What It’s Like To Travel During The Trump Era

I need travel so I don’t die of boredom from my own internal monologue.

Emma Cunningham
Photo: Emma Cunningham

“Where are you from?”

It’s a question I’ve been asked countless times throughout my travels.

Pre-Donald Trump hay-wire, I always answered proudly and confidently like any American would…

“I’m from the States! Where are you from?”

Post-Donald Trump catastrophe, it sounds a bit more like this…

“I’m from the States…” followed by a long pause waiting for the Trump comments to arise.

Trust me, they arise. Every. Single. Time.

The most surprising “So what do you think about Trump…?” comment I received, spurred from a middle-aged, homeless Indonesian man at a bus stop on the island of Java.

I remember taking one good, long look at him around at the environment we were in; zero TVs or newspapers for miles, no smart phone in his possession, and was instantly hit with pure bafflement.

“What the HELL do YOU know about Trump?” I thought.

Then I caught myself off guard when the thought led me to…“Well, what does ANYONE know about Trump?”

Now, before you stop reading this, roll your eyes, think I’m defending the orange-faced monster, or pick me as a “Trump supporter” and think this post is turning into, “Maybe Trump is a nice guy…?!” bluster, let me reiterate a few things:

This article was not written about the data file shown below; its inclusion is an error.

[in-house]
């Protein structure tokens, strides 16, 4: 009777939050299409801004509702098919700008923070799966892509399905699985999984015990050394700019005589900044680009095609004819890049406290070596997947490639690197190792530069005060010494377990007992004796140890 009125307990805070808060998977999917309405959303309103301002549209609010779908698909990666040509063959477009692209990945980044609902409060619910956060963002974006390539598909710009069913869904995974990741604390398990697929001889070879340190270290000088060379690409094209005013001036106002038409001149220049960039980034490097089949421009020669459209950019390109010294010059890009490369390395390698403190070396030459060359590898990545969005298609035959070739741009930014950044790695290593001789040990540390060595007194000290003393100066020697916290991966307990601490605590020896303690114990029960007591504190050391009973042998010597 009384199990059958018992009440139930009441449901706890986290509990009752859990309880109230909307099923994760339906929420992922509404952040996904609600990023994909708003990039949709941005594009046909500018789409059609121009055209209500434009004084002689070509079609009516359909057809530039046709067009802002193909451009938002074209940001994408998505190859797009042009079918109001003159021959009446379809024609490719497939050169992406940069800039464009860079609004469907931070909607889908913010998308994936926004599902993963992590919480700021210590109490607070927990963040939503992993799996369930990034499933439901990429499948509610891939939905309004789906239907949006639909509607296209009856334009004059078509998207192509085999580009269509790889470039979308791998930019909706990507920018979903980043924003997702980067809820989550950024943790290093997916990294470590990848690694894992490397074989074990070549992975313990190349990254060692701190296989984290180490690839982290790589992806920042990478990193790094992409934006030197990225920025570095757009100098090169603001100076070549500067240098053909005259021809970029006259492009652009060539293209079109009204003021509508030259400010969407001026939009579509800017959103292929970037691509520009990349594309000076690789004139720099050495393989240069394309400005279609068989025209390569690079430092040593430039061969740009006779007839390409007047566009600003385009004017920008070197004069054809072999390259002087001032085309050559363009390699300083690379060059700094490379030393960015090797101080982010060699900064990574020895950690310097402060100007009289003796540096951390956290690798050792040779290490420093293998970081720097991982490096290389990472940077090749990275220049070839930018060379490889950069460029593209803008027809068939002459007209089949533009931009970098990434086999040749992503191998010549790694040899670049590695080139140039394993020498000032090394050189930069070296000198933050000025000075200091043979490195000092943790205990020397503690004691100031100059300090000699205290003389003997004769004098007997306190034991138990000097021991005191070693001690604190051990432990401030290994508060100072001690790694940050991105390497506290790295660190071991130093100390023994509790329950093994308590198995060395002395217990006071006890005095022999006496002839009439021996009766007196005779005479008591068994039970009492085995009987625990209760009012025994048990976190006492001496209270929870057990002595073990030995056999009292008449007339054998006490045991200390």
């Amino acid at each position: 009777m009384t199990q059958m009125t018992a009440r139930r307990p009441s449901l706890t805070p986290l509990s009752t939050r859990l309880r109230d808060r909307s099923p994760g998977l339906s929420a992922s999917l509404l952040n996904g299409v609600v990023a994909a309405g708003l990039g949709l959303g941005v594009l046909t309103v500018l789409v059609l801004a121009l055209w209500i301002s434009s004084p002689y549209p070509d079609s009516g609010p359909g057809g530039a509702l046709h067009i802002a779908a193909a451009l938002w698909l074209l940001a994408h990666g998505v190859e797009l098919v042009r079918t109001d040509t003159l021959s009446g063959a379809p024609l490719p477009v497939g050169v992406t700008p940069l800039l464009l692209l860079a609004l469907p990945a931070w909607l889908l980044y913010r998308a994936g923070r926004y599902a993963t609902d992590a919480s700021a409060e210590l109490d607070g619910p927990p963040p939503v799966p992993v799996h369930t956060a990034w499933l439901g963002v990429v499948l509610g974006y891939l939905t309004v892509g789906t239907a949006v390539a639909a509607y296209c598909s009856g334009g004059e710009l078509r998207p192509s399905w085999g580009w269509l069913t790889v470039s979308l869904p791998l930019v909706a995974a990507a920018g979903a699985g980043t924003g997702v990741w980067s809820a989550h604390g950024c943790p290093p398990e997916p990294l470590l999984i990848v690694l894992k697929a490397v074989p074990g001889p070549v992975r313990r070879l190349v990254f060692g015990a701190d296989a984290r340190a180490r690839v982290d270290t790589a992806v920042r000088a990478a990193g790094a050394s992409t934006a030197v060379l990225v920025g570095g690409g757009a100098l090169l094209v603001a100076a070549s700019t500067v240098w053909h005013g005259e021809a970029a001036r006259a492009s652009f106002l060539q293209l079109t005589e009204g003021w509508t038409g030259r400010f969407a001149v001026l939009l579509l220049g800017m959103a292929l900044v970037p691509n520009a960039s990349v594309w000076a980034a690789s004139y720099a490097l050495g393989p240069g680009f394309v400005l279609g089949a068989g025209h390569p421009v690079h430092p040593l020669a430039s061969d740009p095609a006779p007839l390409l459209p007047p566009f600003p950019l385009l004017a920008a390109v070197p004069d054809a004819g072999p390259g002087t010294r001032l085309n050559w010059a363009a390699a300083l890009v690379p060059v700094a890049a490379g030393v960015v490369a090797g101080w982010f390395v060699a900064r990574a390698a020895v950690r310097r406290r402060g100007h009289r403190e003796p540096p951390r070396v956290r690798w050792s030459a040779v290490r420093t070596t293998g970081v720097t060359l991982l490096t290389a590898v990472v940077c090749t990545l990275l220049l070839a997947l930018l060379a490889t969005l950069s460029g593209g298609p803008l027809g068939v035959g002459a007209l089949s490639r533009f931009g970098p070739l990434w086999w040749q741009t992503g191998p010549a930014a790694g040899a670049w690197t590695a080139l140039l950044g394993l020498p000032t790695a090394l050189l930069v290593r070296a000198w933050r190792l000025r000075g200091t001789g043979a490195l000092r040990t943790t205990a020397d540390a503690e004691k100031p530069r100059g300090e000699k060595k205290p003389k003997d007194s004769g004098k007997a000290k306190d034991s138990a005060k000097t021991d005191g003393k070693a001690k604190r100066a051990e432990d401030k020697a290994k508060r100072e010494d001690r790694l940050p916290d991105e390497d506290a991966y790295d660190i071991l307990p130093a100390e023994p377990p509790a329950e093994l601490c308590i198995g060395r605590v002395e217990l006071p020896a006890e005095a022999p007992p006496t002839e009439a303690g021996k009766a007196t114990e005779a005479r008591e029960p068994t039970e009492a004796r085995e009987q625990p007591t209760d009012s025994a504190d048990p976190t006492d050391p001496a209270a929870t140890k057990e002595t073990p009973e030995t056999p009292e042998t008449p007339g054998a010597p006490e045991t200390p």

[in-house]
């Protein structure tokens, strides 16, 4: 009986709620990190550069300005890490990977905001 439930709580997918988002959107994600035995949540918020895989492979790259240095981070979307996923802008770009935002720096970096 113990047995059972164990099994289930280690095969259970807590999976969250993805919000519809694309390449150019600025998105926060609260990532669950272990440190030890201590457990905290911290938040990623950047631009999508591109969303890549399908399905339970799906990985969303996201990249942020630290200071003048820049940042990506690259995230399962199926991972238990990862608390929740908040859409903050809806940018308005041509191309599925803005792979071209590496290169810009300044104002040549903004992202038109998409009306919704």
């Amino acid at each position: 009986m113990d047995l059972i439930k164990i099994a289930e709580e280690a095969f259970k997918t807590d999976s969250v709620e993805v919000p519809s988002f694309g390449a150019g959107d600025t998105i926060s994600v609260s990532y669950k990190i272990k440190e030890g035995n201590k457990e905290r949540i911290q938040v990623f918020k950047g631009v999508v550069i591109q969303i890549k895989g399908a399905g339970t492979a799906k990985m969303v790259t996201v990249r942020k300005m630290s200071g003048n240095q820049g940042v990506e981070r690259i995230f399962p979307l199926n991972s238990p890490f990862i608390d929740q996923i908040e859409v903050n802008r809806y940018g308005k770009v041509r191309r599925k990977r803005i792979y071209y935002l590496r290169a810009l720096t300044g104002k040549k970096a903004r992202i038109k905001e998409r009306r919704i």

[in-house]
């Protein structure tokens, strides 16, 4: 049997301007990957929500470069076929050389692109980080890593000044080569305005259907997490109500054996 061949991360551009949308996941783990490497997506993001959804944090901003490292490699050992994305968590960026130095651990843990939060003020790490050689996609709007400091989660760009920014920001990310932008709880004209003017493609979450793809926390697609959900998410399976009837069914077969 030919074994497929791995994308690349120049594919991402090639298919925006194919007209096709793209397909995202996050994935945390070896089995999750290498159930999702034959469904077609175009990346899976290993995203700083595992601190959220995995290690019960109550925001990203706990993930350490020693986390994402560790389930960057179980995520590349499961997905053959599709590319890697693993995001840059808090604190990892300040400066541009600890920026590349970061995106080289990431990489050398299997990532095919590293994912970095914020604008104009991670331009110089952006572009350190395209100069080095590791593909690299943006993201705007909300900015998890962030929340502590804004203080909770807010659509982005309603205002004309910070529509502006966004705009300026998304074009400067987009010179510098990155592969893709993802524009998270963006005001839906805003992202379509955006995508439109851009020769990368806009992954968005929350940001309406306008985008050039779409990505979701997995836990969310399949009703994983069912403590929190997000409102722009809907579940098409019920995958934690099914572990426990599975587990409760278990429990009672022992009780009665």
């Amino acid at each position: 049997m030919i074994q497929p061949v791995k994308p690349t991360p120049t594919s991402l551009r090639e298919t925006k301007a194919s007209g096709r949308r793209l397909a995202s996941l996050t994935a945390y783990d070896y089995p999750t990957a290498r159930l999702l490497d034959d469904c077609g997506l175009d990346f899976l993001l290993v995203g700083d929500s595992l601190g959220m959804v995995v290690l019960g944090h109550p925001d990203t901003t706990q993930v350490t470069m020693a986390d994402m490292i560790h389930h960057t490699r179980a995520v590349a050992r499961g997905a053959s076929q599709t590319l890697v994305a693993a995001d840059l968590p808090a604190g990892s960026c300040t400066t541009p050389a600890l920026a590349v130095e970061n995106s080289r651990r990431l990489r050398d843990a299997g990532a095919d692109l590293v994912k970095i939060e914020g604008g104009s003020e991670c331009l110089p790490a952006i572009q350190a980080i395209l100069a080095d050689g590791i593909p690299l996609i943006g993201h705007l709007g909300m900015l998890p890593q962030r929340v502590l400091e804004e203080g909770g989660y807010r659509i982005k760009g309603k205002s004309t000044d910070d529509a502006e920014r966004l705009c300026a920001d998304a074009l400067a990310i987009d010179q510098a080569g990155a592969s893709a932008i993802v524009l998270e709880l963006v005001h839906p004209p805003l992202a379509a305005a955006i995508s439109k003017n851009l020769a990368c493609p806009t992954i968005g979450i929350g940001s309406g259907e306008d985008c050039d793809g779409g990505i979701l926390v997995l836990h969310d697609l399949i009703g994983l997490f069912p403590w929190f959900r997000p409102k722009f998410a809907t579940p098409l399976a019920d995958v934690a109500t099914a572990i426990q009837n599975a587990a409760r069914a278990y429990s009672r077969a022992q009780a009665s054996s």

Like most American millennials, U.S. politics and history were shoved down my throat throughout my 16-years of education. So much, that I can still recite (without error) the Preamble to the U.S. Constitution, which was mandatory to learn to pass the 7th grade. However, I did not vote in the 2016 election, nor do I think I will ever vote in ANY election after one like that.

Emma Cunningham
Photo: Emma Cunningham

Thanks to my badass of a mother who, at 26, worked as a parol officer and qualified to shoot a gun with both her hands, while not ONE male officer of the correctional institution could; I understood that feminism was a worthy concept long before I was aware of actually being female (meaning, I wasn’t even old enough to bleed when she reiterated this phenomenon of a story to me). But still, no…I did NOT strut the streets of my American city during the 2017 Woman’s March yelling, “This pussy grabs back!” outraged by another media-blown, Trump comment.

And although I consistently border hop and travel the planet with my American passport that I know I am very privileged to possess — I refrained from hopping on social media and ranting about immigration regulations and border control in my country, or how the “world is one” and “we are all people”, like everyone else who considers themselves “well-traveled” did at the time.

So why didn’t I take part in these profound actions like the rest of the American society with a Facebook account and a selfish, ignorant, entitled attitude? Well plain and simple, when it comes to it all (Trump, life, human rights, religion, borders, politics, etc.), I don’t know what the HELL I’m talking about.

Emma Cunningham
Photo: Emma Cunningham